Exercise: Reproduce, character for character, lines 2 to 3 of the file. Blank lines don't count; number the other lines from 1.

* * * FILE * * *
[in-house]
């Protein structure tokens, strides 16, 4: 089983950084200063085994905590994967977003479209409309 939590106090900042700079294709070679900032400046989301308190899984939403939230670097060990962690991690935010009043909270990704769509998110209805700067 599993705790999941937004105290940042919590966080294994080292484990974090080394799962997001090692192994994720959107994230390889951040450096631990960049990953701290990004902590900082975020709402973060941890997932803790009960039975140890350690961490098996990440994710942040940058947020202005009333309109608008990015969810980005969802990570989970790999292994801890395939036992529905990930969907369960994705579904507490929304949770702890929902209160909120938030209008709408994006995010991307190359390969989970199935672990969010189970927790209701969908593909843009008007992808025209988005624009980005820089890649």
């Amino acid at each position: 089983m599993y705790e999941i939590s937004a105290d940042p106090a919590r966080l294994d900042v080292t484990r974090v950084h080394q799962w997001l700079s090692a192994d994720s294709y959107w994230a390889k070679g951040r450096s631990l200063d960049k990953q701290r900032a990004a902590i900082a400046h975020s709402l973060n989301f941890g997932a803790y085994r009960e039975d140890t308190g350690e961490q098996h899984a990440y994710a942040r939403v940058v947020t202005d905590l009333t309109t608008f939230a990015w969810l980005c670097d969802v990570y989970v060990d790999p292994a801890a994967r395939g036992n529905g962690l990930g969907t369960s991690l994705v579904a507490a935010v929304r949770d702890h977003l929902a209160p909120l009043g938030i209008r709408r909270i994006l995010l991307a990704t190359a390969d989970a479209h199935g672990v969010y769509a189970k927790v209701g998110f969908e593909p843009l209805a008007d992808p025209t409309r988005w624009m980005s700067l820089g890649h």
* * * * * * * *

């Protein structure tokens, strides 16, 4: 089983950084200063085994905590994967977003479209409309 939590106090900042700079294709070679900032400046989301308190899984939403939230670097060990962690991690935010009043909270990704769509998110209805700067 599993705790999941937004105290940042919590966080294994080292484990974090080394799962997001090692192994994720959107994230390889951040450096631990960049990953701290990004902590900082975020709402973060941890997932803790009960039975140890350690961490098996990440994710942040940058947020202005009333309109608008990015969810980005969802990570989970790999292994801890395939036992529905990930969907369960994705579904507490929304949770702890929902209160909120938030209008709408994006995010991307190359390969989970199935672990969010189970927790209701969908593909843009008007992808025209988005624009980005820089890649």
């Amino acid at each position: 089983m599993y705790e999941i939590s937004a105290d940042p106090a919590r966080l294994d900042v080292t484990r974090v950084h080394q799962w997001l700079s090692a192994d994720s294709y959107w994230a390889k070679g951040r450096s631990l200063d960049k990953q701290r900032a990004a902590i900082a400046h975020s709402l973060n989301f941890g997932a803790y085994r009960e039975d140890t308190g350690e961490q098996h899984a990440y994710a942040r939403v940058v947020t202005d905590l009333t309109t608008f939230a990015w969810l980005c670097d969802v990570y989970v060990d790999p292994a801890a994967r395939g036992n529905g962690l990930g969907t369960s991690l994705v579904a507490a935010v929304r949770d702890h977003l929902a209160p909120l009043g938030i209008r709408r909270i994006l995010l991307a990704t190359a390969d989970a479209h199935g672990v969010y769509a189970k927790v209701g998110f969908e593909p843009l209805a008007d992808p025209t409309r988005w624009m980005s700067l820089g890649h």